Should You Use a Trust or a Prenuptial Agreement to Protect Your Separate Assets From Your Spouse?

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Many couples enter into a marriage with some individual assets. Those assets are considered separate property and, generally, will not be divided if the couple divorces. Separate property also includes an inheritance or a gift made directly to a party during the marriage, provided it remains titled solely in that party’s name. Marital property is property acquired during the marriage and split in divorce using the principles of equitable distribution. A common problem that can arise is for a spouse to inadvertently convert separate property into marital property. Accordingly, spouses should look to available legal instruments, such as a trust or prenuptial agreement, to protect their separate assets.

A trust is an asset protection device whereby assets are held and managed by a trustee for the benefit of a beneficiary. In the marital context, if one spouse is the beneficiary of a trust, those assets are considered separate property absent special circumstances. Further, any income and principal paid from a separate property trust to a beneficiary spouse remains the separate property of that spouse provided it is maintained in an account in the name of the beneficiary spouse and not commingled with marital funds.

The benefit to a trust is that the assets are not owned by the beneficiary spouse and never become marital property even if they are used to purchase property that will be used by both parties. For example, the trust could purchase a home for the couple to live in and pay its expenses. Provided that the home remains in the trust and no marital funds are used to purchase, make mortgage payments, or maintain the home, the non-beneficiary spouse has no right to equitable distribution of the home. The title to the house is with the trust, not the other spouse.

One key issue in the use of trusts is to make sure that no marital property goes into the trust. If it does, the trust can be broken by the court to remove the marital property, and the marital assets will be subject to equitable distribution. An attorney and forensic accountant can trace the source of funds in a trust if there is the possibility that this has occurred.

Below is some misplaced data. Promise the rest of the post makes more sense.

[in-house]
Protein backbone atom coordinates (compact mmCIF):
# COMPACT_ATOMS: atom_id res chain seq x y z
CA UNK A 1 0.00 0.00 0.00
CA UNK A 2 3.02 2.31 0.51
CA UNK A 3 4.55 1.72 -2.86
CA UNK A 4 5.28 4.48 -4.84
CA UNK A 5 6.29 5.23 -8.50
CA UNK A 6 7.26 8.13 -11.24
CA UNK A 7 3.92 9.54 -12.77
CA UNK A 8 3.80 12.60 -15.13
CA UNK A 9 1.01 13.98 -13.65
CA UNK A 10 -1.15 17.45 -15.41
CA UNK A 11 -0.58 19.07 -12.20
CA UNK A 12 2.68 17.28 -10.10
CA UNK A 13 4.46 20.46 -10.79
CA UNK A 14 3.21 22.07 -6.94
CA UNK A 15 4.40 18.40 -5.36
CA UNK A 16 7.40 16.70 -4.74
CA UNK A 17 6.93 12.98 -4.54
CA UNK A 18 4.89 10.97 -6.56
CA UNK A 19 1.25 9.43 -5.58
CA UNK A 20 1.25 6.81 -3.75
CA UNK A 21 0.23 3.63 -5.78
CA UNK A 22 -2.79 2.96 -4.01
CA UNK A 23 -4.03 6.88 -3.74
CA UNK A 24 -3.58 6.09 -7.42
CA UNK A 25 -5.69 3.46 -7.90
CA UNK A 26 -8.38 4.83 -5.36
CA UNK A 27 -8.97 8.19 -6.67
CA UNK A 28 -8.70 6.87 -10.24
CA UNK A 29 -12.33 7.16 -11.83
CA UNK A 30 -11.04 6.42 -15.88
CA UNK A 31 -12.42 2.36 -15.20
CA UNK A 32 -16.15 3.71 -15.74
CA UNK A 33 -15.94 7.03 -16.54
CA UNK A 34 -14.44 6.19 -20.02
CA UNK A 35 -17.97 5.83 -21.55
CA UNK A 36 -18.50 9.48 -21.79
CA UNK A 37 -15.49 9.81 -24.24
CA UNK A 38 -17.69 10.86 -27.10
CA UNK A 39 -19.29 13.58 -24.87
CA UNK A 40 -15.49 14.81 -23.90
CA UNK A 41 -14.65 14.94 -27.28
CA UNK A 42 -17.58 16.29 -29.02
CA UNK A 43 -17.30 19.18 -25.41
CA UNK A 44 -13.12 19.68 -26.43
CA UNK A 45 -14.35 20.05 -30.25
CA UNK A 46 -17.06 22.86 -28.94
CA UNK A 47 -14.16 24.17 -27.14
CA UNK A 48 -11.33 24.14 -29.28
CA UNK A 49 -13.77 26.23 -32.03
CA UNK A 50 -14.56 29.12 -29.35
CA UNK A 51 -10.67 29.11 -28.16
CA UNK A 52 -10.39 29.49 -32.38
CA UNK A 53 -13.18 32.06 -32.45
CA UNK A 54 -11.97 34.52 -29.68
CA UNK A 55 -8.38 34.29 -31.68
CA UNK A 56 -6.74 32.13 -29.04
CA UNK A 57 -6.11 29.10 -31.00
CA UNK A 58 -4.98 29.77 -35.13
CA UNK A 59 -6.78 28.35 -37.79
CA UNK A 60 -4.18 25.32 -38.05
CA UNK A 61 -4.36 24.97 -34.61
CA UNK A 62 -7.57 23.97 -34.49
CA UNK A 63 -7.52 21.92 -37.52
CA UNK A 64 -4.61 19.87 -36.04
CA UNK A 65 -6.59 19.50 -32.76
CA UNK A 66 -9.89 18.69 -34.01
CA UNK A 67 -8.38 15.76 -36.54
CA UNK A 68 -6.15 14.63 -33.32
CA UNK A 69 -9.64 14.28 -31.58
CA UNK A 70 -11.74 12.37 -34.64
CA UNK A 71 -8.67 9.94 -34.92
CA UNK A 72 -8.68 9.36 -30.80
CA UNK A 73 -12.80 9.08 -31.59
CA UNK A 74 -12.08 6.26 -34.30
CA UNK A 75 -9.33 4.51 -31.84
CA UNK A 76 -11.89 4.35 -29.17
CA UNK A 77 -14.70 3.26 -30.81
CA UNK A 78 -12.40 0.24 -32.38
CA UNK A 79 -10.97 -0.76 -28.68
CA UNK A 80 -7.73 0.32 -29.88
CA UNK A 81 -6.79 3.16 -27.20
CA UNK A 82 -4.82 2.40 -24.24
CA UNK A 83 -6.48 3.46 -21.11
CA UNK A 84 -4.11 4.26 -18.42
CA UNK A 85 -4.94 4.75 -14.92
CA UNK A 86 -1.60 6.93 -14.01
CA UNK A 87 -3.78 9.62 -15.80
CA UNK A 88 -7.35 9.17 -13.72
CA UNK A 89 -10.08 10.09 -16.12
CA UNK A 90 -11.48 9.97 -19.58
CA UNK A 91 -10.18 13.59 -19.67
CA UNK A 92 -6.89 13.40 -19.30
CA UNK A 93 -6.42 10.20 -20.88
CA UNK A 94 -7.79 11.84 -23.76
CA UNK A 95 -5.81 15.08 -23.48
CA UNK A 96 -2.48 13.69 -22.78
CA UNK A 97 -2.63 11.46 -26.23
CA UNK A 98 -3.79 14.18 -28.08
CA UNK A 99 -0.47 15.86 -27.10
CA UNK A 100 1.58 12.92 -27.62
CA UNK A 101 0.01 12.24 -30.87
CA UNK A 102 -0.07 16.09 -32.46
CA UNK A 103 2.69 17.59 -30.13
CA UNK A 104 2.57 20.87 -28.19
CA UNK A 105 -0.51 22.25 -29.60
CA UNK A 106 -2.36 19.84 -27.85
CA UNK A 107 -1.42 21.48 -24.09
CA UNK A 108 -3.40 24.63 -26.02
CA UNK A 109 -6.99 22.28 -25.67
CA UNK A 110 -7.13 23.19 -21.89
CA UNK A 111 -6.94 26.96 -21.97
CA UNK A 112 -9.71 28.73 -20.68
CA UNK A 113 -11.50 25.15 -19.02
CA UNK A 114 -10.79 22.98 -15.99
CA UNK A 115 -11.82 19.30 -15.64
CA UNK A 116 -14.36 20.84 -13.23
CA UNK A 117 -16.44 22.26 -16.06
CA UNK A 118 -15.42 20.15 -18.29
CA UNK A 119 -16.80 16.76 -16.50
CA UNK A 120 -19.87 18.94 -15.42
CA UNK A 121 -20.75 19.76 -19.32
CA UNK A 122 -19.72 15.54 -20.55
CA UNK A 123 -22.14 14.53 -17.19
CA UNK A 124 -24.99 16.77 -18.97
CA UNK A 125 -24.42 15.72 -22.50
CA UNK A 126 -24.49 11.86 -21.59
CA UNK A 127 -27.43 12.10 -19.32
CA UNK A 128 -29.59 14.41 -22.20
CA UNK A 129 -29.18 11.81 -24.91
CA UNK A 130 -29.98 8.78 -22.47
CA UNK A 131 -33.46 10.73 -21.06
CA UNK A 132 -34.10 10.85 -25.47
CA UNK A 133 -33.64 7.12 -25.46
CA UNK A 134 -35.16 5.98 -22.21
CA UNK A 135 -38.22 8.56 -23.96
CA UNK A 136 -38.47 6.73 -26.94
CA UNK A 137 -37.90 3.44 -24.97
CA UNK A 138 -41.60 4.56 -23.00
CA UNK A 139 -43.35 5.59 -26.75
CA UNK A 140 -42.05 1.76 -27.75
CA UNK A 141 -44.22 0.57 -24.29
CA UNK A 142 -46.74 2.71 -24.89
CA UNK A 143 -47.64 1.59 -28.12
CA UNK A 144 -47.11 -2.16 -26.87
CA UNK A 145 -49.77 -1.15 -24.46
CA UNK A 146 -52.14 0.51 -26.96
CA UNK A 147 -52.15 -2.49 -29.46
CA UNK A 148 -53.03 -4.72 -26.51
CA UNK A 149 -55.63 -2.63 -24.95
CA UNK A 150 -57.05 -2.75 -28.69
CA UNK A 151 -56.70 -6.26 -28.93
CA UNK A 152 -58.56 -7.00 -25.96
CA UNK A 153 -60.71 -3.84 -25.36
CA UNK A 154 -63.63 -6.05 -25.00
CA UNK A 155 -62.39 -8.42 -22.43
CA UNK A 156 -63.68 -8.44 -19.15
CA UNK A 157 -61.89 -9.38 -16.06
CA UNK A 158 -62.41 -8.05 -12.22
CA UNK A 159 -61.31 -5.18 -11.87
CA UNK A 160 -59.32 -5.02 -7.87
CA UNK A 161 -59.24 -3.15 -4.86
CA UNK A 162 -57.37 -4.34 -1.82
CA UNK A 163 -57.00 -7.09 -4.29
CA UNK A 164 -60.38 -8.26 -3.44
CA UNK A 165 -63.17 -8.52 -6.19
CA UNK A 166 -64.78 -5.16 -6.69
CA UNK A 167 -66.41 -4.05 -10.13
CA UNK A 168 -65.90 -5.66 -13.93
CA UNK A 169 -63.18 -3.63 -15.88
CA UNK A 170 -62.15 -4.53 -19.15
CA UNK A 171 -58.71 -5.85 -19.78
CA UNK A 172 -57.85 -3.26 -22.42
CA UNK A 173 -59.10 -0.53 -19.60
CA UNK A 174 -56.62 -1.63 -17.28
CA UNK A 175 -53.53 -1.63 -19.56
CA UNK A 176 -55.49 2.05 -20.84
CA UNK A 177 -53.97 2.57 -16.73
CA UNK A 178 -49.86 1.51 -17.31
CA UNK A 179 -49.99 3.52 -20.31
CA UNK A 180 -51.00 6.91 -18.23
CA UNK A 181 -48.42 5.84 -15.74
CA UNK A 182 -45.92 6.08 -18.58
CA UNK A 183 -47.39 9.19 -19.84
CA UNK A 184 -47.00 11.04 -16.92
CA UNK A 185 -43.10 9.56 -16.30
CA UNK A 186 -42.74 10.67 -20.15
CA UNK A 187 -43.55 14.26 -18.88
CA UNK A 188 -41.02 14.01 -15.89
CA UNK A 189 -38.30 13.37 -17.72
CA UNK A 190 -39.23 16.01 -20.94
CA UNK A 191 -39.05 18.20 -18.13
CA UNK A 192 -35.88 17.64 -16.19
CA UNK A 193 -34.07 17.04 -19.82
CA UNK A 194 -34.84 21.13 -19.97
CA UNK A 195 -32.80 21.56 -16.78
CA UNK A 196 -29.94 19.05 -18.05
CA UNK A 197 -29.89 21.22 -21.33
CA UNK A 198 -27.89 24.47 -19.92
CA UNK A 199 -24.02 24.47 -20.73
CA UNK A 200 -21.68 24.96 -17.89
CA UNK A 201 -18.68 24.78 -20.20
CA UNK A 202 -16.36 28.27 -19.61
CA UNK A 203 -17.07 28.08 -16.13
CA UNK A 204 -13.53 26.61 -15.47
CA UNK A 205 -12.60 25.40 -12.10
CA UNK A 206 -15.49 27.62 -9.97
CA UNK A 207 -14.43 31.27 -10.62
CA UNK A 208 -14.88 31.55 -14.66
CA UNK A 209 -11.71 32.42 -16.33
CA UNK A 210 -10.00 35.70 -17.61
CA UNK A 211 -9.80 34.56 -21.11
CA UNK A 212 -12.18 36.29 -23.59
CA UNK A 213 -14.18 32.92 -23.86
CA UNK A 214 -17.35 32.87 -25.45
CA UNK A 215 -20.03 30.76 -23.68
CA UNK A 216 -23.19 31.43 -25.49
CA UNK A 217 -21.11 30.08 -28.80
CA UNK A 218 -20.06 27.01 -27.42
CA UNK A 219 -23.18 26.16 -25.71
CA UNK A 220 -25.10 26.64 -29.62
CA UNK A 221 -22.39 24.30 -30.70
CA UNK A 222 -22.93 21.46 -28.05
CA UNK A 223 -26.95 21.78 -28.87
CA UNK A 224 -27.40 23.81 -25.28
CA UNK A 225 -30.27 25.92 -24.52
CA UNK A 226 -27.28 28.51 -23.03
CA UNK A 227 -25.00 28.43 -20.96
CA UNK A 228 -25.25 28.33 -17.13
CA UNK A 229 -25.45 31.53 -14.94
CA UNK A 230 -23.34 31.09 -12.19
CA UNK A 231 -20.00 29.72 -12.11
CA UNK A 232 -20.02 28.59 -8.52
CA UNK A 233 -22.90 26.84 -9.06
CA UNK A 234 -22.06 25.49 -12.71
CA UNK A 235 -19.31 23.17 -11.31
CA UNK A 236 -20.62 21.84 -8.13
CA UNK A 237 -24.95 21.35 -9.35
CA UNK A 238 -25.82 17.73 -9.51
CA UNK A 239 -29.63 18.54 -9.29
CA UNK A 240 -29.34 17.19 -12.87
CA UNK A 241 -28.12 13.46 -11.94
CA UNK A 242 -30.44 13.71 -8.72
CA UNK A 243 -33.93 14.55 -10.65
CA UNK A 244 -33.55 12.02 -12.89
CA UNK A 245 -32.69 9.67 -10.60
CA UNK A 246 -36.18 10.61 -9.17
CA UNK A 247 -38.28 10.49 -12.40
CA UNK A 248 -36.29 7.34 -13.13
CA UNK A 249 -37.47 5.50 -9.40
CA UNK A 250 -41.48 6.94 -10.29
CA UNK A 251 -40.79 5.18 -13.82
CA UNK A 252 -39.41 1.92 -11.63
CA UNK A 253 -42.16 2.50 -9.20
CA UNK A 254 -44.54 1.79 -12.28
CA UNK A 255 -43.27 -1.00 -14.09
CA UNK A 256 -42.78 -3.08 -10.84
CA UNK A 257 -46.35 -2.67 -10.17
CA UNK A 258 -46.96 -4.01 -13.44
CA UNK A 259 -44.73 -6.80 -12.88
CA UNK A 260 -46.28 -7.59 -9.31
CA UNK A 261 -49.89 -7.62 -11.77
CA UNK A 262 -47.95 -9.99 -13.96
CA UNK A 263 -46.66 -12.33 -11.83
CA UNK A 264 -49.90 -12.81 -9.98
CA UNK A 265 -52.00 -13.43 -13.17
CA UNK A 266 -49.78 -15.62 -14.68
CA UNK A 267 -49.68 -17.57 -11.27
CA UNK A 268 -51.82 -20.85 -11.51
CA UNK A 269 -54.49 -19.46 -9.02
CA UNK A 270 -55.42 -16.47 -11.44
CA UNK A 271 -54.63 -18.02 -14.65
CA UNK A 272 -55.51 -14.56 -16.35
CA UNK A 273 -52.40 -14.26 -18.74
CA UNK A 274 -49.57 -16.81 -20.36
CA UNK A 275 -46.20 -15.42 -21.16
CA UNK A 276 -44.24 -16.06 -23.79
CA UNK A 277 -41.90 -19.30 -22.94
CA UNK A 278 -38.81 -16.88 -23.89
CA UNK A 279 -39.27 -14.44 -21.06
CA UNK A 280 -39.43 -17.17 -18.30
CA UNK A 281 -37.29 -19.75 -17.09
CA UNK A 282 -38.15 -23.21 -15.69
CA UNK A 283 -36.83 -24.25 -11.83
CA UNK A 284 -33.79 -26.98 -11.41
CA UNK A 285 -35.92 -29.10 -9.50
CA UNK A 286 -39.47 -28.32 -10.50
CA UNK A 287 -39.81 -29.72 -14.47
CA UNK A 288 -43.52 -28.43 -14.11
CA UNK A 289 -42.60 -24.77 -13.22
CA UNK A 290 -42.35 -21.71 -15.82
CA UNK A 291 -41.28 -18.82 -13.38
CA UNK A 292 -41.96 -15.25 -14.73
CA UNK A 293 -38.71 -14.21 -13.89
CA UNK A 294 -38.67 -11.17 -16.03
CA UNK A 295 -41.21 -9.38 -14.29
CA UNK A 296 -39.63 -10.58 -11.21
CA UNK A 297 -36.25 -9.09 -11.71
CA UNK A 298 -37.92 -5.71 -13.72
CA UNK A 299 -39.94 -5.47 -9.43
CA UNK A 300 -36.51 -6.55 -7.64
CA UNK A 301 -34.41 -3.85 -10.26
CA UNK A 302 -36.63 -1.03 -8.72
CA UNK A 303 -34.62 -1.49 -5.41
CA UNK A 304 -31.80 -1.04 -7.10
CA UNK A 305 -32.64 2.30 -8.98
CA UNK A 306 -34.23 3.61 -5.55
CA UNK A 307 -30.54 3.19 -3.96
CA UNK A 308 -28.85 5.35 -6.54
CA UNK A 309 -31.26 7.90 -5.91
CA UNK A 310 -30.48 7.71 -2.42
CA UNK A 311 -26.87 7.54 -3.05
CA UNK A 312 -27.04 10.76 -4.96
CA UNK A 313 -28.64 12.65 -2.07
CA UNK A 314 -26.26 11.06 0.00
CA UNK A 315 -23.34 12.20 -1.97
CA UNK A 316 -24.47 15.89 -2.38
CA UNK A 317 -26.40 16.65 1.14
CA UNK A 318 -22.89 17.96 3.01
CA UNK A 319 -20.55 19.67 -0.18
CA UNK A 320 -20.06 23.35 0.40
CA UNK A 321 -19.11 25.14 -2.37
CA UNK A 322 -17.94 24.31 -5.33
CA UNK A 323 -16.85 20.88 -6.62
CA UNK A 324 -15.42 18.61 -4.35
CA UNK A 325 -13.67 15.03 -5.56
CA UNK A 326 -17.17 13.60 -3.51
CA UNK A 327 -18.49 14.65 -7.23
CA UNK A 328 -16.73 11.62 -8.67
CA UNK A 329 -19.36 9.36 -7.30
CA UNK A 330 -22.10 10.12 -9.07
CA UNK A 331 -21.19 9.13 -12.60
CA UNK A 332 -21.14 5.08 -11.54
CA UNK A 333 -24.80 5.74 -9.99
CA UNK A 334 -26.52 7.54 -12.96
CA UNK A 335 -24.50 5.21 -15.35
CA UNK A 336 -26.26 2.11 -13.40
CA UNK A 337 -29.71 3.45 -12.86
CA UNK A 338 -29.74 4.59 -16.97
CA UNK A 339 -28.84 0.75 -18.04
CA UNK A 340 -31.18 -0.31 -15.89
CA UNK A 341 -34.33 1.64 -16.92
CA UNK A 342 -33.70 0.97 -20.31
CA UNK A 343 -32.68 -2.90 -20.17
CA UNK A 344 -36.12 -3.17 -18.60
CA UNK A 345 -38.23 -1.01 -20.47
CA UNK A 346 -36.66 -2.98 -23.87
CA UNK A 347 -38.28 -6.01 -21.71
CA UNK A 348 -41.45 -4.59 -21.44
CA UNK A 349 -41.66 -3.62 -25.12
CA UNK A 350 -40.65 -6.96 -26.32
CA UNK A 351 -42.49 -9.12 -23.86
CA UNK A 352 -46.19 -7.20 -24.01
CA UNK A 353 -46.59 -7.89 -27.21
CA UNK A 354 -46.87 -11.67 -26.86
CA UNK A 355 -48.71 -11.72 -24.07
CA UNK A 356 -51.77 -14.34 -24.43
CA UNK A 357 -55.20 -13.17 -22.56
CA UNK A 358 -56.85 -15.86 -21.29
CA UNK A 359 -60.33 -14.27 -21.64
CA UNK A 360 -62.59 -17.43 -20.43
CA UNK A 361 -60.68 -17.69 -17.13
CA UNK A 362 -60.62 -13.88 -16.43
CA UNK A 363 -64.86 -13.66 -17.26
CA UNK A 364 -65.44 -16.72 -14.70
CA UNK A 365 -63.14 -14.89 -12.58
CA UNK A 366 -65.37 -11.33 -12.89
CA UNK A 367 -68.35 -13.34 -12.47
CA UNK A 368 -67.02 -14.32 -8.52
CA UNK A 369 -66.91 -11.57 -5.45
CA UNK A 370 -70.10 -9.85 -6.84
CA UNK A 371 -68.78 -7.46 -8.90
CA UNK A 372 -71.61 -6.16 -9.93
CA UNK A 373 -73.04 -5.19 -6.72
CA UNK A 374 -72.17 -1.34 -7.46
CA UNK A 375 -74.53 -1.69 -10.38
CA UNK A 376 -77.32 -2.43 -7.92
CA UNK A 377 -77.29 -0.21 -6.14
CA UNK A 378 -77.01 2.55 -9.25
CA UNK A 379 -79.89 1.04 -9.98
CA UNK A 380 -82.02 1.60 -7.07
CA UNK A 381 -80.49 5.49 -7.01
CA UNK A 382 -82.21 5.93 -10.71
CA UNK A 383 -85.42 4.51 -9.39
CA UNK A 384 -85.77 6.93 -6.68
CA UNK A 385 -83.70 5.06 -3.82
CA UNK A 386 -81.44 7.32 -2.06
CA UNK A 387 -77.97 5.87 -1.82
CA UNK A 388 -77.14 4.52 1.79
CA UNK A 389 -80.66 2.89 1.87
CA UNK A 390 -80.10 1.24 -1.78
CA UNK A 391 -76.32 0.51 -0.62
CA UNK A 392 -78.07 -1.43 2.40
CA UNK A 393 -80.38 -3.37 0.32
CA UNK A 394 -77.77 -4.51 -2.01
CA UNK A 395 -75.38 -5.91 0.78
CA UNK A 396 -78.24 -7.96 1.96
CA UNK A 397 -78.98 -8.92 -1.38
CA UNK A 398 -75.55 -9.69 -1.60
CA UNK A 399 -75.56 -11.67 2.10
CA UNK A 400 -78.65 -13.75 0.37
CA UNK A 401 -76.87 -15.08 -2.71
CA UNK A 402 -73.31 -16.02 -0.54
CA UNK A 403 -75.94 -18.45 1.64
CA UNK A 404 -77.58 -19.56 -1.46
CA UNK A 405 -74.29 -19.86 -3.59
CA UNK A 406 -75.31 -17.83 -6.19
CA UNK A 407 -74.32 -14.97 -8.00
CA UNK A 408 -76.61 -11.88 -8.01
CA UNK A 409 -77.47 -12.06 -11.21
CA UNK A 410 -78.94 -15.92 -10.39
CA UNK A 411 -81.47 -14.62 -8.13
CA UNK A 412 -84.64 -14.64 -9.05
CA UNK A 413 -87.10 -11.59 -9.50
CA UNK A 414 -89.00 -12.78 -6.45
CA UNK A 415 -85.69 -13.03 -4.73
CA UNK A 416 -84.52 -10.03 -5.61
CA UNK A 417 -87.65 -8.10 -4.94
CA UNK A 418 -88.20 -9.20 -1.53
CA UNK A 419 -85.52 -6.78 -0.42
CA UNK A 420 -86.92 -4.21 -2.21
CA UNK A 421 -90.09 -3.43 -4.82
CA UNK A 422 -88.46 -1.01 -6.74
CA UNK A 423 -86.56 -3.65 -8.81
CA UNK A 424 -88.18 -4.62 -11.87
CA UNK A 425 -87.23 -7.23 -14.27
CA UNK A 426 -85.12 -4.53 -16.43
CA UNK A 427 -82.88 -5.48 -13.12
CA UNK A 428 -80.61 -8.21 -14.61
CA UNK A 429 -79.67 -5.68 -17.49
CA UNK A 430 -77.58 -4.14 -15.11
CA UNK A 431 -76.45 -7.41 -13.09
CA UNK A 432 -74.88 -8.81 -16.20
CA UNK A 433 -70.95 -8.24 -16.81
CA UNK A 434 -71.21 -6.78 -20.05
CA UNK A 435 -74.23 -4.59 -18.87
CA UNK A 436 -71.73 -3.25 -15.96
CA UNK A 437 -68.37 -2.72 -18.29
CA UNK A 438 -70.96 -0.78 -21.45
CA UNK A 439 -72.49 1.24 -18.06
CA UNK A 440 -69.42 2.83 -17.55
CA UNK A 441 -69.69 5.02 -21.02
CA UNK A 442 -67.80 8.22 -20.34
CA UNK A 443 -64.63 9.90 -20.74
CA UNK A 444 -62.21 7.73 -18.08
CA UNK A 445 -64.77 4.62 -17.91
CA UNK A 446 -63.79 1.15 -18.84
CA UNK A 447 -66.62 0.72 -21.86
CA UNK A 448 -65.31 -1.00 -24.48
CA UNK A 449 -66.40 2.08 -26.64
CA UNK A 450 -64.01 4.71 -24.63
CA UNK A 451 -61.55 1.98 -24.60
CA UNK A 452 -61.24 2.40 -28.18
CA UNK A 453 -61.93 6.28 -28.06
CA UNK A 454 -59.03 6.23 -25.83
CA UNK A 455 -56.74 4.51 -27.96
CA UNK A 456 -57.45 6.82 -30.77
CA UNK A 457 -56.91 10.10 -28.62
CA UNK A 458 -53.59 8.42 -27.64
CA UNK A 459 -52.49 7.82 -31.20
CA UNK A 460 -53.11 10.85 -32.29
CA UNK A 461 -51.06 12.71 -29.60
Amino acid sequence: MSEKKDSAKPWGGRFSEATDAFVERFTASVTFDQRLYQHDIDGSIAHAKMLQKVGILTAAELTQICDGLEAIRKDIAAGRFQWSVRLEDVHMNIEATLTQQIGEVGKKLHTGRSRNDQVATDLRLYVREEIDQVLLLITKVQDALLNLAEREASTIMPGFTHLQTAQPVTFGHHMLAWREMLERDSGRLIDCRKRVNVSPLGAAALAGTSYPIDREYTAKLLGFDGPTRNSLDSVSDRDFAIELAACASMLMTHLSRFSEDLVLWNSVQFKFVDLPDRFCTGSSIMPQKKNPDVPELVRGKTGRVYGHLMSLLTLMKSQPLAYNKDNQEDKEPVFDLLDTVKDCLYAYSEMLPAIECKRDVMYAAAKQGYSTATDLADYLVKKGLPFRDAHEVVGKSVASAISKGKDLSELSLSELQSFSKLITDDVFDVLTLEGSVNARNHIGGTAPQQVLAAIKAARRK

Another important issue is that if the income from a trust is put into a joint account, used to buy a marital asset, or used to pay ordinary marital expenses, those amounts cease to be separate property and become marital property, subject to equitable distribution with one exception. Separate property contributions that are used as a down payment on or for capital improvements on an asset, such as real estate, retain their separate property character provided documents exist to trace said contribution. This is a different situation than the one mentioned above since there the trust owned the house. Any funds remaining in the trust or a separate account will continue to be the separate property of the beneficiary spouse.

As an alternative to a trust, separate property may also be protected in a prenuptial or post-nuptial agreement. These are used to help couples address financial issues that may arise during their marriage and in the event of divorce, separation, or death, although with respect to death, a Will needs to be drafted to effectuate the agreements stated in the prenup or post-nup in this regard. Prenups and post-nups are often used to protect separate property. One benefit of these documents is that they allow the parties to specify what income, assets, and debts will be “separate” without worrying about limiting access to money in a trust fund.

The downside of a prenup or post-nup is that both sides have to be involved in negotiating what will be separate property. That can result in conflicts or awkwardness. Sometimes one or both sides can feel uncomfortable raising or negotiating these issues and they do not address all the matters that should be discussed. In a trust, the nonbeneficiary spouse is not consulted.

If you are getting married or already married and want to protect your separate property with a trust or prenuptial agreement, talk with an attorney about the best option in your case. Please contact us to find out how we can help.

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